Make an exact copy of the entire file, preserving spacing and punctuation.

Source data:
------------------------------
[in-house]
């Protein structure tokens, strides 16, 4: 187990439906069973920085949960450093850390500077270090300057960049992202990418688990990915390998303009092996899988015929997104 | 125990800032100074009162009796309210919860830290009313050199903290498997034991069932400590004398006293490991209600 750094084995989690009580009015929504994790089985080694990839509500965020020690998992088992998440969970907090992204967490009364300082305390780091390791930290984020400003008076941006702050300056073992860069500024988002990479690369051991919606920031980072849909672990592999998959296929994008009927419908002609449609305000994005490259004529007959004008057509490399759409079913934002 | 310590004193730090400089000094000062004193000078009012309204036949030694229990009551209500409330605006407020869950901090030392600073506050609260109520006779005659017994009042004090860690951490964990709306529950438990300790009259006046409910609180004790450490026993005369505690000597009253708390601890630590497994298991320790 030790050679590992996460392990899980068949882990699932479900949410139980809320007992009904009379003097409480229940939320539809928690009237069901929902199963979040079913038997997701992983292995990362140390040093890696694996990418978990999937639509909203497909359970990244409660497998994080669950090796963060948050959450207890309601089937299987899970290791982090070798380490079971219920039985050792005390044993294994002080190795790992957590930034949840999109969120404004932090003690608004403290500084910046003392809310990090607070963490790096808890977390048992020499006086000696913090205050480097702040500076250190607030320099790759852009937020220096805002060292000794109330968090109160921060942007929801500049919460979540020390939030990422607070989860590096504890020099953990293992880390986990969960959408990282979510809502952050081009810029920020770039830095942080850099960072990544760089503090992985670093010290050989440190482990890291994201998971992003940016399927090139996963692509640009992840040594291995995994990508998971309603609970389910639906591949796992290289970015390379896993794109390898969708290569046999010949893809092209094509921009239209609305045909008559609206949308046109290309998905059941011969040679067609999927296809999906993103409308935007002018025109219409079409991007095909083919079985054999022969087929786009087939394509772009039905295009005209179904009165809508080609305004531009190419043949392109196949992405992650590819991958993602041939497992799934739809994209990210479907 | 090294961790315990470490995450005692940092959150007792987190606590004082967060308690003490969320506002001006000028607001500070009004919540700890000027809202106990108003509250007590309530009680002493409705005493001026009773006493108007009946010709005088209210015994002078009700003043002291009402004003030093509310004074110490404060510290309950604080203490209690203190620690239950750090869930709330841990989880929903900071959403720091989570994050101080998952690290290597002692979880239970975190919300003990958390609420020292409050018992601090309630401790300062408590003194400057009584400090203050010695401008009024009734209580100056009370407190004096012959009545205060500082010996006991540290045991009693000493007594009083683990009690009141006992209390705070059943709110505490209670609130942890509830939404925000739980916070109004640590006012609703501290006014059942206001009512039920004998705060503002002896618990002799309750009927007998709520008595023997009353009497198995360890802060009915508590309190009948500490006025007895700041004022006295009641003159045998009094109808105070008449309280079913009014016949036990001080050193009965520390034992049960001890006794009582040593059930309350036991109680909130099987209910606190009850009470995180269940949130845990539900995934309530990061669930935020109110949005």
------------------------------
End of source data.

[in-house]
């Protein structure tokens, strides 16, 4: 187990439906069973920085949960450093850390500077270090300057960049992202990418688990990915390998303009092996899988015929997104 | 125990800032100074009162009796309210919860830290009313050199903290498997034991069932400590004398006293490991209600 750094084995989690009580009015929504994790089985080694990839509500965020020690998992088992998440969970907090992204967490009364300082305390780091390791930290984020400003008076941006702050300056073992860069500024988002990479690369051991919606920031980072849909672990592999998959296929994008009927419908002609449609305000994005490259004529007959004008057509490399759409079913934002 | 310590004193730090400089000094000062004193000078009012309204036949030694229990009551209500409330605006407020869950901090030392600073506050609260109520006779005659017994009042004090860690951490964990709306529950438990300790009259006046409910609180004790450490026993005369505690000597009253708390601890630590497994298991320790 030790050679590992996460392990899980068949882990699932479900949410139980809320007992009904009379003097409480229940939320539809928690009237069901929902199963979040079913038997997701992983292995990362140390040093890696694996990418978990999937639509909203497909359970990244409660497998994080669950090796963060948050959450207890309601089937299987899970290791982090070798380490079971219920039985050792005390044993294994002080190795790992957590930034949840999109969120404004932090003690608004403290500084910046003392809310990090607070963490790096808890977390048992020499006086000696913090205050480097702040500076250190607030320099790759852009937020220096805002060292000794109330968090109160921060942007929801500049919460979540020390939030990422607070989860590096504890020099953990293992880390986990969960959408990282979510809502952050081009810029920020770039830095942080850099960072990544760089503090992985670093010290050989440190482990890291994201998971992003940016399927090139996963692509640009992840040594291995995994990508998971309603609970389910639906591949796992290289970015390379896993794109390898969708290569046999010949893809092209094509921009239209609305045909008559609206949308046109290309998905059941011969040679067609999927296809999906993103409308935007002018025109219409079409991007095909083919079985054999022969087929786009087939394509772009039905295009005209179904009165809508080609305004531009190419043949392109196949992405992650590819991958993602041939497992799934739809994209990210479907 | 090294961790315990470490995450005692940092959150007792987190606590004082967060308690003490969320506002001006000028607001500070009004919540700890000027809202106990108003509250007590309530009680002493409705005493001026009773006493108007009946010709005088209210015994002078009700003043002291009402004003030093509310004074110490404060510290309950604080203490209690203190620690239950750090869930709330841990989880929903900071959403720091989570994050101080998952690290290597002692979880239970975190919300003990958390609420020292409050018992601090309630401790300062408590003194400057009584400090203050010695401008009024009734209580100056009370407190004096012959009545205060500082010996006991540290045991009693000493007594009083683990009690009141006992209390705070059943709110505490209670609130942890509830939404925000739980916070109004640590006012609703501290006014059942206001009512039920004998705060503002002896618990002799309750009927007998709520008595023997009353009497198995360890802060009915508590309190009948500490006025007895700041004022006295009641003159045998009094109808105070008449309280079913009014016949036990001080050193009965520390034992049960001890006794009582040593059930309350036991109680909130099987209910606190009850009470995180269940949130845990539900995934309530990061669930935020109110949005």